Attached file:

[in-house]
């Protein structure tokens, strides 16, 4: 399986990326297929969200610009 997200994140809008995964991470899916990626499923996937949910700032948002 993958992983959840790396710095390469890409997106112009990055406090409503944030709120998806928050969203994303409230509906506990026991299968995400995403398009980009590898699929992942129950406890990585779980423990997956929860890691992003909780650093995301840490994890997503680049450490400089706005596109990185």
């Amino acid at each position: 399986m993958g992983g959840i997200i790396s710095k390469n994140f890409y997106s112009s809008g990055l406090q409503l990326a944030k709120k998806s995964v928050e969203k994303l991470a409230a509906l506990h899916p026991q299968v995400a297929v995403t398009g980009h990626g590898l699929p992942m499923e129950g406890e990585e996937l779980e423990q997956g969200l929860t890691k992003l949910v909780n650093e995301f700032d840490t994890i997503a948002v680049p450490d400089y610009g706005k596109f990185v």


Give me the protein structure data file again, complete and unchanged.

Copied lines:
[in-house]
């Protein structure tokens, strides 16, 4: 399986990326297929969200610009 997200994140809008995964991470899916990626499923996937949910700032948002 993958992983959840790396710095390469890409997106112009990055406090409503944030709120998806928050969203994303409230509906506990026991299968995400995403398009980009590898699929992942129950406890990585779980423990997956929860890691992003909780650093995301840490994890997503680049450490400089706005596109990185």
């Amino acid at each position: 399986m993958g992983g959840i997200i790396s710095k390469n994140f890409y997106s112009s809008g990055l406090q409503l990326a944030k709120k998806s995964v928050e969203k994303l991470a409230a509906l506990h899916p026991q299968v995400a297929v995403t398009g980009h990626g590898l699929p992942m499923e129950g406890e990585e996937l779980e423990q997956g969200l929860t890691k992003l949910v909780n650093e995301f700032d840490t994890i997503a948002v680049p450490d400089y610009g706005k596109f990185v």